First, we found that in the fourth game of a series, this team was actually more likely to lose. If that does not make sense to you, let me explain. If two teams are playing in the fourth game of a series then chances are they are division rivals and play with a high level of intensity. And if a team lost game 3, it is likely to be down 3-0 or 2-1 in the series and will look to get the final game in its pocket.
Second, we found that teams playing in the first game of a series were more likely to win. We have been harping about this a lot in our betting systems when we are betting in the first game of a series. Something even more intriguing is the fact that the 52.1% contains a large number of intersections. Meaning, two teams can each come into game 1 of a series off a win. For my purposes, the angle would be considered 1-1 because it is evaluating each of their performances separately. Now if we use exclusion to limit ourselves to teams coming into a series off a win versus teams off a loss, this is what we find.
A 1484-1260 (54.0%) record +80 units with only 1 losing season over the past 7 seasons.
The losing season back in 1999 was when the angle went for a combined -1.0 units. A losing season by the slimmest of margins! I still would not blindly bet it but combining this knowledge with other key baseball factors such as:
The public loves betting favorites because they win. They win at about a 58% clip in baseball. The problem is that the money line odds for them are against you because you are betting with the public. Blindly betting you would much rather bet on the underdogs instead of favorites because of the value inherent in betting them.
Regardless, there are some favorites in baseball to avoid betting. I always avoid betting on favorites that play on the road against division rivals. Home dogs are the best thing since sliced bread so I try to avoid betting against them. Thus, avoid the road favorites in the game.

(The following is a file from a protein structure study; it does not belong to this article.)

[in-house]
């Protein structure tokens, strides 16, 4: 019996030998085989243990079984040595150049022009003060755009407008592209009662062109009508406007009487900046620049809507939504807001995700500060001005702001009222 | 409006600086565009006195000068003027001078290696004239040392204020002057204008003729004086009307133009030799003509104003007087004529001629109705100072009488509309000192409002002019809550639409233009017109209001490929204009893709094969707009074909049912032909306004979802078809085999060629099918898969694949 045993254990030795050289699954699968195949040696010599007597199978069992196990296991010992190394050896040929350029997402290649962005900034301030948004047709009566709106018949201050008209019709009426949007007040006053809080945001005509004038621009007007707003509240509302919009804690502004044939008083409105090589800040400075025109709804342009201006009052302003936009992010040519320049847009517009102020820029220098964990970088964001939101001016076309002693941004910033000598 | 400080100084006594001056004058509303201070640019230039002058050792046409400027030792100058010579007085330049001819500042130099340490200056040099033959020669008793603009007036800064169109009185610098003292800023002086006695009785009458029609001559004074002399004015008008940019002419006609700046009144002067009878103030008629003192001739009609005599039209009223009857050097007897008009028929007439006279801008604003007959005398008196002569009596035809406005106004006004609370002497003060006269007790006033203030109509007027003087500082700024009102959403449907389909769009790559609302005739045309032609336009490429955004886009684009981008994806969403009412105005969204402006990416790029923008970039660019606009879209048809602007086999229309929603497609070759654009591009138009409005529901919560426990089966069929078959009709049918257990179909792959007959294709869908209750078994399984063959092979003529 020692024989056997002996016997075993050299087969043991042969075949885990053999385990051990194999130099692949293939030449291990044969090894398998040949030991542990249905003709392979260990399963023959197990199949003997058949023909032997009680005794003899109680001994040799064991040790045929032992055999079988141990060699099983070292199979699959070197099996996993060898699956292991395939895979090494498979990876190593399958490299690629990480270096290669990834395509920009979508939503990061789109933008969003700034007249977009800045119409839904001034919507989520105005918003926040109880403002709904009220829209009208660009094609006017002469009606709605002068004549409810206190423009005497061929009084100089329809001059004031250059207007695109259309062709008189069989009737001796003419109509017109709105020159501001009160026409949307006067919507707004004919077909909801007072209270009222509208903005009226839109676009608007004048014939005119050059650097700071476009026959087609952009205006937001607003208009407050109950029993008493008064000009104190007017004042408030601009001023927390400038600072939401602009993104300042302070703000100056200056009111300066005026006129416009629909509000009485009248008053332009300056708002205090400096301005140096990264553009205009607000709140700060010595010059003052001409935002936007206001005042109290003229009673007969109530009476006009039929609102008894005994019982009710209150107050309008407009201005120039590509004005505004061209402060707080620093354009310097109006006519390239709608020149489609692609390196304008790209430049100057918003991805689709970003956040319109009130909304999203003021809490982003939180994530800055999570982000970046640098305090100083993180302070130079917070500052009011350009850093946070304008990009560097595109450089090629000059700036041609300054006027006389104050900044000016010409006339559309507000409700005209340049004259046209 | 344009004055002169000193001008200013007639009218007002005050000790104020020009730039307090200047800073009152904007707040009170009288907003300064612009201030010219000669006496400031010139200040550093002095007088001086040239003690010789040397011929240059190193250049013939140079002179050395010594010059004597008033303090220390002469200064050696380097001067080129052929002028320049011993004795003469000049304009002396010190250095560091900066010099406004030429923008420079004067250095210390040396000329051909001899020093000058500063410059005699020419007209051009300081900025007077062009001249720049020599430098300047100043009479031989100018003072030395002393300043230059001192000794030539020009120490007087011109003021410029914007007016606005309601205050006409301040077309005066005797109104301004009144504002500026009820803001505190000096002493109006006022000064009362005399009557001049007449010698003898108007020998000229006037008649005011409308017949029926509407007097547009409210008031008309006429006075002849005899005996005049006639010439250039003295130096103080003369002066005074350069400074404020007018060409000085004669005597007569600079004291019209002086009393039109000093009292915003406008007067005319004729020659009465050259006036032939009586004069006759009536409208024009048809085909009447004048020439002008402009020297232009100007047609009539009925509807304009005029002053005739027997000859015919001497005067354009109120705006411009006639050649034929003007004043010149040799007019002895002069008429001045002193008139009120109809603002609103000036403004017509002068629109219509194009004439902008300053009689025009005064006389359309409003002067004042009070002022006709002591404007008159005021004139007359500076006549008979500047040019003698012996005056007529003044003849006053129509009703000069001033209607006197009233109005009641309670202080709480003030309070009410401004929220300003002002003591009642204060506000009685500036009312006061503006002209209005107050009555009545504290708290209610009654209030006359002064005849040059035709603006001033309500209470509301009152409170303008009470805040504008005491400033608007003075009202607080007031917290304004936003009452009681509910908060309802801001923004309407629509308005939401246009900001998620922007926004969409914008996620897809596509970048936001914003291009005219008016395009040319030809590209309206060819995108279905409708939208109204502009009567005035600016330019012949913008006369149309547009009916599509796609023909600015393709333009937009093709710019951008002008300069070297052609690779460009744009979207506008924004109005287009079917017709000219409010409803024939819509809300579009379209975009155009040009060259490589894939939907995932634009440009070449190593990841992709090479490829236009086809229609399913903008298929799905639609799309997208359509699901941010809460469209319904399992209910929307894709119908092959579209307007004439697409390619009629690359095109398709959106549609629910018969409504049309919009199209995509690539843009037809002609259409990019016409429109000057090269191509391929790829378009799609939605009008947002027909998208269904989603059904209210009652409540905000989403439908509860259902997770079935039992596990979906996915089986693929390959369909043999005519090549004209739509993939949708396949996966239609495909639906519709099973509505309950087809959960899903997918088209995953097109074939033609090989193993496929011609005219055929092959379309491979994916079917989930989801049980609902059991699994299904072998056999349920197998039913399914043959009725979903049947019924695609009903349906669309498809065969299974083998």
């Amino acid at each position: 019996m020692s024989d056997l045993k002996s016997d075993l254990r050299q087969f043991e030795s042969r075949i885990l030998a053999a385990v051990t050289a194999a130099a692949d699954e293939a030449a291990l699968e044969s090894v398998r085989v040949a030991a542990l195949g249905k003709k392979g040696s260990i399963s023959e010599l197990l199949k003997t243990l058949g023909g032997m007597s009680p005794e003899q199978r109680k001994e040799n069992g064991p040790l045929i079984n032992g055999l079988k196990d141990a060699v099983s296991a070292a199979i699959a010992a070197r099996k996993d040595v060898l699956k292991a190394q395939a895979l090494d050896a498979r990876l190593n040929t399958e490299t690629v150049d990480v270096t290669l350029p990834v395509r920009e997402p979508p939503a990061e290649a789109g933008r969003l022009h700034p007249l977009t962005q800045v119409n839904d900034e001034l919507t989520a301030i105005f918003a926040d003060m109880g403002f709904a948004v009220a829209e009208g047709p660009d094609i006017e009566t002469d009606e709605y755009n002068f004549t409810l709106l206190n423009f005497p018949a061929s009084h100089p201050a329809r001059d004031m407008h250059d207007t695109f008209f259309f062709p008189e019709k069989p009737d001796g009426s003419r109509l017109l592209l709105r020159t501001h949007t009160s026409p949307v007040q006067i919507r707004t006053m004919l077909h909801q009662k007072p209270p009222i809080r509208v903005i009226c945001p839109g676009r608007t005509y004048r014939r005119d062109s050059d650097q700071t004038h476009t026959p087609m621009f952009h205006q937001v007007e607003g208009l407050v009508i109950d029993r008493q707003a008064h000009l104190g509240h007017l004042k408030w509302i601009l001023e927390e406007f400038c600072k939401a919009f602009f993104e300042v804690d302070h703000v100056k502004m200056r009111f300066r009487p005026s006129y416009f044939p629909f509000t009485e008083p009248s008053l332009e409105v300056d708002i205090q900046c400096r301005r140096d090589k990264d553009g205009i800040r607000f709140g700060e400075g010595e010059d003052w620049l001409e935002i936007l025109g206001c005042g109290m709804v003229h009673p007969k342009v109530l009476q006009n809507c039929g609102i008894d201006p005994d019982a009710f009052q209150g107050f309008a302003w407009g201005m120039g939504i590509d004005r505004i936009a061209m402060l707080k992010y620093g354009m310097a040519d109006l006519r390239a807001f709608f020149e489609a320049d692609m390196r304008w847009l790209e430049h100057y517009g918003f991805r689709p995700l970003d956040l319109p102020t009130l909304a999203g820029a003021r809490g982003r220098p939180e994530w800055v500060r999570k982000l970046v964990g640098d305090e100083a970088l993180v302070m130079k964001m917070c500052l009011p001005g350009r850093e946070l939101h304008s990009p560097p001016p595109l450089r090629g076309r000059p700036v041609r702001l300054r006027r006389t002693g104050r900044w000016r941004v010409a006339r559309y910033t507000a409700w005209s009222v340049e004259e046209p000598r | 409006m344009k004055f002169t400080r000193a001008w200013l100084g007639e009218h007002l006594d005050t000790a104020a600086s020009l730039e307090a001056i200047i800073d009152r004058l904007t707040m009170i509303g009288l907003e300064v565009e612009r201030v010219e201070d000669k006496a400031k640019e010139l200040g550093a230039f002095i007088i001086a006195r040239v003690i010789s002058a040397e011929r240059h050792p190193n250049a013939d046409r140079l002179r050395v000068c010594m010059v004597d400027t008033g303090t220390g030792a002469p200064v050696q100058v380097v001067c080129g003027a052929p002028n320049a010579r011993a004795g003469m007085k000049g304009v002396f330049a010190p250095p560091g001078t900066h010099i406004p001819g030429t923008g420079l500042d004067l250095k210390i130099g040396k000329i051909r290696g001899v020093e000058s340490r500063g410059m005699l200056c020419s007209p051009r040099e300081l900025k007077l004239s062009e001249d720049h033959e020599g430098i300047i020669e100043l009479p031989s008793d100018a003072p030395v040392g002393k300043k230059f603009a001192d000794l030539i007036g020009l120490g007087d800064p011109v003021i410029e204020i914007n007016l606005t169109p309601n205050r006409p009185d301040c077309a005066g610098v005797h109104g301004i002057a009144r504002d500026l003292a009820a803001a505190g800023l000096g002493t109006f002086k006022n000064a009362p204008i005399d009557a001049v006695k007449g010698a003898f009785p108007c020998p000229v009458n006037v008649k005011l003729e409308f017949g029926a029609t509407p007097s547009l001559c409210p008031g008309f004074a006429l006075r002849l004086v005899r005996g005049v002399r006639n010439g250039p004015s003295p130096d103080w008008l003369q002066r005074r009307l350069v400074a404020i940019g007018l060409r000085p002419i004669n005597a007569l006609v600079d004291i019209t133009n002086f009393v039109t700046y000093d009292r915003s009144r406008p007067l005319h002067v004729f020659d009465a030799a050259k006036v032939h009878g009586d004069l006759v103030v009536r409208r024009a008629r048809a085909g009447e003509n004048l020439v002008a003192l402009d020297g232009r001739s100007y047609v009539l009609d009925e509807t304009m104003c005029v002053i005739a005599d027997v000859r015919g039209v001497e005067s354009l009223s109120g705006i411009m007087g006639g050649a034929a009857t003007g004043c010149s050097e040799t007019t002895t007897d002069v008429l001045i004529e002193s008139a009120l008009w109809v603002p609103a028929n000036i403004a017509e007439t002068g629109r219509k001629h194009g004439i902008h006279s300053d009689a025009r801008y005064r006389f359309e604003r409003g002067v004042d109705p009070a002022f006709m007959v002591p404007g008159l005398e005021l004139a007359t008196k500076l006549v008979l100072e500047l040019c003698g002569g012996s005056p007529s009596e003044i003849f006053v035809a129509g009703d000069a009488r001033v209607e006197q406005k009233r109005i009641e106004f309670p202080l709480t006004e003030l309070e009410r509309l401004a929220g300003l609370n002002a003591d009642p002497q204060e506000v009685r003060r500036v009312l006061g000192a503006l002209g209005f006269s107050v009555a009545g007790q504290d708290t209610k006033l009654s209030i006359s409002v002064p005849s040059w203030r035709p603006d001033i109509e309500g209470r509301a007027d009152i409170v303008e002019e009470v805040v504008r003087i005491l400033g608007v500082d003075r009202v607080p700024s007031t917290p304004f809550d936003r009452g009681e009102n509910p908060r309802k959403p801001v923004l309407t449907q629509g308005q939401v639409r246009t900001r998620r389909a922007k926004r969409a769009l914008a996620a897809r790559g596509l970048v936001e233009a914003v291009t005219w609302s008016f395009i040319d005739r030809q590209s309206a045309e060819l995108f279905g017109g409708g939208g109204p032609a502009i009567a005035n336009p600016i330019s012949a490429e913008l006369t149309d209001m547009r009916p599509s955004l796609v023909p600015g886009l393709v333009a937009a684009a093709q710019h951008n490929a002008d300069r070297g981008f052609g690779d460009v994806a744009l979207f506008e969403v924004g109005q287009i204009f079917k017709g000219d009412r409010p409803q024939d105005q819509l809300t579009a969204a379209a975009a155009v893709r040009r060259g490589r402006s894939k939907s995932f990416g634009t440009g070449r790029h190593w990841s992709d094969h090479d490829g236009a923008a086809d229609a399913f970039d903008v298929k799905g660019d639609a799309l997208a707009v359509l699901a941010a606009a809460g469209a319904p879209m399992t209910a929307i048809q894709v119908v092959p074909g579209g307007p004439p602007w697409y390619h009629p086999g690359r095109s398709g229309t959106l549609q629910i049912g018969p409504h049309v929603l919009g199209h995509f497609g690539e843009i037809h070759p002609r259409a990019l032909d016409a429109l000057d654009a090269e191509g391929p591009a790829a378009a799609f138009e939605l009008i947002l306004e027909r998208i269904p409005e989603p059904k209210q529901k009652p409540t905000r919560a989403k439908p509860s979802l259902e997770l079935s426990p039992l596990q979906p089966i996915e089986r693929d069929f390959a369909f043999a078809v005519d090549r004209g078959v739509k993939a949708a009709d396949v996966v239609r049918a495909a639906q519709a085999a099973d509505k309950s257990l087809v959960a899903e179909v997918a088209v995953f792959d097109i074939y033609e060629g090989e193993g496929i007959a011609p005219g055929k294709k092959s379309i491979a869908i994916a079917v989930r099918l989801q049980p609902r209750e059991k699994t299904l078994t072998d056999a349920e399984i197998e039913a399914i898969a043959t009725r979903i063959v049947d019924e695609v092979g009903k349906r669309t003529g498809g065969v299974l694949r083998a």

Another type of favorite to avoid is one that is in a slump. For example, betting against favorites that have less than 4 wins L10 has had profitable seasons in 4 of the past 5 years. During that span, blindly betting against these favorites have been +36 units.
Favorites that I commonly avoid are the ones in the American League. The American League is stacked with many great offenses and the pitching advantage is not as strong in the AL because of the DH. Therefore I try to avoid American League favorites. In fact, betting against American League favorites playing division rivals would have won you +63 units over the past 3 seasons. Remember all those games the Devil Rays burned the Yankees in the 2005 MLB Season?
Tampa Bay at Detriot
The Rays and Tigers meet today in the third game of a four-games series (Detroit won Friday, Tampa Bay on Saturday). Tampa Bay sends rookie Jeff Niemann to the mound while Detroit counters with Justin Verlander. Niemann is 12-5 with a 3.87 ERA in 24 appearances (23 starts). The Rays are an impressive 16-7 in his starts. Verlander is 14-7 with a 3.38 ERA in 2009. The Tigers are 17-10 in his starts, as Verlander has allowed 163 hits in 181 innings with 211 strikeouts. Both pitchers have fallen off a little recently, as Niemann has allowed four or more ERs in four of his last six starts with Verlander allowing four or more ERs in three of his last five. After going 7-0 with a 1.66 ERA in his first 10 starts at Comerica Park this year, Verlander is 0-2 with a 5.14 ERA in his last two. The good news is he’s 7-2 with a 2.23 ERA in 12 home starts (team is 9-3) for a Detroit team which is 41-21 at home. The Rays are 28-37 on the road.
Take the Tigers.